Trust Issues from Inadequate Disclosures before Due Diligence
Developing trust early in the relationship between sellers and buyers is one of the keys to a successful business sale. Much of that responsibility belongs to the intermediary representing the seller.
You should disclose knows issues upfront, but certain things, even really bad things, do not have to be disclosed.
Disclose known issues up front
The natural instinct for business owners is to withhold negative information that might detrimentally affect the sale of the business. A good business advisor knows the opposite approach – to disclose and address any known issues up front – is the better strategy. Brokers should have a set of preliminary due diligence questions they ask of the business owner to help uncover issues that might arise during the sale process.
Inevitably, most transactions reach the point where it looks like the deal will fall apart. It often occurs during the due diligence phase when the buyer discovers a downside surprise. If there is a trusting relationship between seller and buyer, issues can usually be resolved. If the seller and buyer have failed to develop a trustworthy relationship, it’s significantly more difficult to finesse the transaction to a successful close.
The best way to develop trust with the buyer is to disclose all known issues up-front. A candid seller helps earn the confidence and trust of the buyer. Known obstacles and issues can be presented in the best possible light and the seller can suggest remedies to overcome them. If your up-front disclosures scare off a buyer, rest assured you will have saved a lot of time working with a buyer who would have been unable to “pull the trigger” to make a deal. Serious buyers will appreciate your integrity, will realize that the business’ cash flow probably already reflects the disclosed issues and may see opportunity for improvement by successfully addressing the concerns.
Failure to disclose known issues usually dooms a transaction to failure
On the other hand, if negative surprises arise in due diligence that are known but were not disclosed, the buyer will question whether the seller is being honest with him. He will think to himself, “If the seller knew about this problem and didn’t disclose it, what else does he know that he’s not telling me?” When a buyer begins to lose faith in the integrity of the seller, the transaction is usually doomed to failure.
Most buyers will utilize professional advisors in the due diligence phase. The professionals will ask enough questions, or arm their client with enough ammunition, to uncover undisclosed problems in the business. If you cover up problems by being less than truthful in responding to a buyer’s due diligence questions, you are setting yourself up for a lawsuit after closing. The bottom line is you should assume negative issues you are aware of will ultimately raise their ugly heads. If you fail to disclose known issues up front, from the buyer’s standpoint you will lose your credibility and integrity. Once the buyer no longer trusts you, the likelihood of a successful sale is significantly diminished.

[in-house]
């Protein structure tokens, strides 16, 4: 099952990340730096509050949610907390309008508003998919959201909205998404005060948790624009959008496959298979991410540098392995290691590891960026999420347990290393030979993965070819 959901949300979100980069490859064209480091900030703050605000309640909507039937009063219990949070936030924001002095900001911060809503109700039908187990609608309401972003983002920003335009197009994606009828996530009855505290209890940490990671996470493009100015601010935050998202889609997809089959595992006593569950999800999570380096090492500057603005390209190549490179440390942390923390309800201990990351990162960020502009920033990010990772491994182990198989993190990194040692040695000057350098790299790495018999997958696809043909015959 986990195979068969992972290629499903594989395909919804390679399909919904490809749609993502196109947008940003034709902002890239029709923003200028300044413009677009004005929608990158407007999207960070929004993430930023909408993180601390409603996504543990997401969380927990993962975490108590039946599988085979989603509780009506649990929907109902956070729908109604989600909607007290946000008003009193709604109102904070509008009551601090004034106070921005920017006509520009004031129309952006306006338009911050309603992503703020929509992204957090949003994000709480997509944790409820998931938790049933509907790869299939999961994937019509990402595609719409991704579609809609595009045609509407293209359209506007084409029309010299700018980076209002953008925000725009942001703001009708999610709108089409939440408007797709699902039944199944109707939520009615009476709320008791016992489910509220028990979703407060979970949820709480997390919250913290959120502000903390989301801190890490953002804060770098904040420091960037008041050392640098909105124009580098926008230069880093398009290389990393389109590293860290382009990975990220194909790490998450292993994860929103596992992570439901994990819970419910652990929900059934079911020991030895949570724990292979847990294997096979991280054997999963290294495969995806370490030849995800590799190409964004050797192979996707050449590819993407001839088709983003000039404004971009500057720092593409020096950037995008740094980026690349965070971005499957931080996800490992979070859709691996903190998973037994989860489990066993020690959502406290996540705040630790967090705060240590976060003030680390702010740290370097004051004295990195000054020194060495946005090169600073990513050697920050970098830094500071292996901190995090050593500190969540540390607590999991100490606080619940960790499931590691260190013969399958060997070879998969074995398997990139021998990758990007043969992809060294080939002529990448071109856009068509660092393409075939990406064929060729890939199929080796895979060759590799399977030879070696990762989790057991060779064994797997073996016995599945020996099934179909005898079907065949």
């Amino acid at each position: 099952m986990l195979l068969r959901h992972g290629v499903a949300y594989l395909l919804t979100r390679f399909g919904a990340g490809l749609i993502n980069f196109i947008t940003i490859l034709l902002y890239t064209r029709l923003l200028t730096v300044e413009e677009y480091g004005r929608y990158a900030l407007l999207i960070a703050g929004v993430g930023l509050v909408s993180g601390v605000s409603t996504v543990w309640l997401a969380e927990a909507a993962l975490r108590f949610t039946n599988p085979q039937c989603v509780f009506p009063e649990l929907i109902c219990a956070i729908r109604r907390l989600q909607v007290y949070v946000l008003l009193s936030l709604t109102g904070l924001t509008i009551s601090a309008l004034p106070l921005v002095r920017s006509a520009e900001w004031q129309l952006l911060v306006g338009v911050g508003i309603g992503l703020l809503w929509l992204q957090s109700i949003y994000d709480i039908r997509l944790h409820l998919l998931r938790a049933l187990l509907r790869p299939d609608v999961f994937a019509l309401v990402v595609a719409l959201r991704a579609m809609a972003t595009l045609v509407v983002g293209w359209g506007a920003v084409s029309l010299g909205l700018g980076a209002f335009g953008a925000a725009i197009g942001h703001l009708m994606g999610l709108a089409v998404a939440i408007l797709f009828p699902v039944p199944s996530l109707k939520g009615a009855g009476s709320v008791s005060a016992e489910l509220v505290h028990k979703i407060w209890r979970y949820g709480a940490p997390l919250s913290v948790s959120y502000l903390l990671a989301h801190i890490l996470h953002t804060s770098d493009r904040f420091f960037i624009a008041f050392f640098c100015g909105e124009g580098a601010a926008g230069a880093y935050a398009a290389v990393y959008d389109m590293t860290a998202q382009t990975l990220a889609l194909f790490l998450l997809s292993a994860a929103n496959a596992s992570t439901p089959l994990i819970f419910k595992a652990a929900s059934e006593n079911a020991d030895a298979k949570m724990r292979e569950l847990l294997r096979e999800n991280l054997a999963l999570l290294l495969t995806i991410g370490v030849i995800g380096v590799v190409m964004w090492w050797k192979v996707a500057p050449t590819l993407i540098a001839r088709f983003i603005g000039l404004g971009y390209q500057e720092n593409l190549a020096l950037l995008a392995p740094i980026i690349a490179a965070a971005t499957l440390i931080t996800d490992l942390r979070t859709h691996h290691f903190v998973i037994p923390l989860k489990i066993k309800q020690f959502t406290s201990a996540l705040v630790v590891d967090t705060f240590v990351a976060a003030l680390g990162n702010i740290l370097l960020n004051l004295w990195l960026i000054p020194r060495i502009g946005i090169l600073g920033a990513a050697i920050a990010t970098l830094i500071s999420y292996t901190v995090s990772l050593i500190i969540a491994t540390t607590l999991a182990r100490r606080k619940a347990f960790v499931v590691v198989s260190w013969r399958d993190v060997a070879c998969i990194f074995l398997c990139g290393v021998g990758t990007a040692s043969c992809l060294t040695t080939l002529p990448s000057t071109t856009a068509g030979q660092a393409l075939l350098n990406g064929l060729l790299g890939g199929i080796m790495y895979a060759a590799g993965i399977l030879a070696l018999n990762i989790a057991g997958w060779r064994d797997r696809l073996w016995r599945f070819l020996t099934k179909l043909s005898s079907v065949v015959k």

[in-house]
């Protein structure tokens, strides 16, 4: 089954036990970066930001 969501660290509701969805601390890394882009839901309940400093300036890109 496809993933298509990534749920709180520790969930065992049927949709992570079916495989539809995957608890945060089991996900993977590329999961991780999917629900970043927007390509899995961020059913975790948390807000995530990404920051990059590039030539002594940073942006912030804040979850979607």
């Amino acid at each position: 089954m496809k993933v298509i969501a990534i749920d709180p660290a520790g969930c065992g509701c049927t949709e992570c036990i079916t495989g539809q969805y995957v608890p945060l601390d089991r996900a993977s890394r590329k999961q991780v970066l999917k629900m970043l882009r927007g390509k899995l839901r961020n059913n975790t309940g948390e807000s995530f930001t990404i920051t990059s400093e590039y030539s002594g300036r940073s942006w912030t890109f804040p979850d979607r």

Unknown issues can be resolved if the buyer feels you’ve earned his trust
What about unknown issues? They do arise and can create significant problems. If you have developed a trusting relationship through early disclosure of the known issues, it will be easier to work with the buyer to address unknown setbacks that occur. If unknown problems surface along with known but undisclosed issues due to trust concerns, a successful conclusion is highly doubtful.
Types of known issues requiring disclosure
What kind of problems should you disclose? Any and all. The issues could be related to your financial information, equipment or real estate, inventory, accounts receivable, PBM, DEA, BOP, employees, customers or suppliers. The problems might concern legal, accounting, tax, regulatory, industry, technology, operational, competitive, corporate records, leases, competitors, employee benefits, insurance, or other issues.
Responding to the above list is exhausting, but the list is not exhaustive. You can expect to be asked multiple questions and make multiple representations on each of the above topics. A good business broker will discuss due diligence questions up front to determine issues that should be disclosed to buyers early in the process.
If in doubt, disclose negatives immediately and attempt to position them to identify areas of opportunity. Even if you are unable to adequately position known issues as opportunities, disclose them. If you don’t, they will raise their ugly heads at the most inopportune time and likely kill your deal.
However, don’t disclose certain things, even if they are bad.
There are certain general industry or geographic things that a seller doesn’t have to tell a buyer. I once had a seller blow up their deal because they told a about all the problems with downtown Chicago. The store was in downtown Chicago, and all the seller talked about was the crime, the taxes, the construction, transit, the mayor, the police, the noise, his commute, etc. If you lease is going to expire and cannot renew it, that has to be disclosed. If you don’t like way the city is run, you should talk about something more positive.
Another thing sellers don’t have to talk about are general industry trends, like PBM reimbursements, drug wholesaler consolidation, chain store competition, etc. If it’s very general and openly available information about the industry from industry news sources, the onus is on the buyer to investigate the this.
If you want to know what you should disclose, what you shouldn’t and what you have to, hire ColonyRX and we will guide you.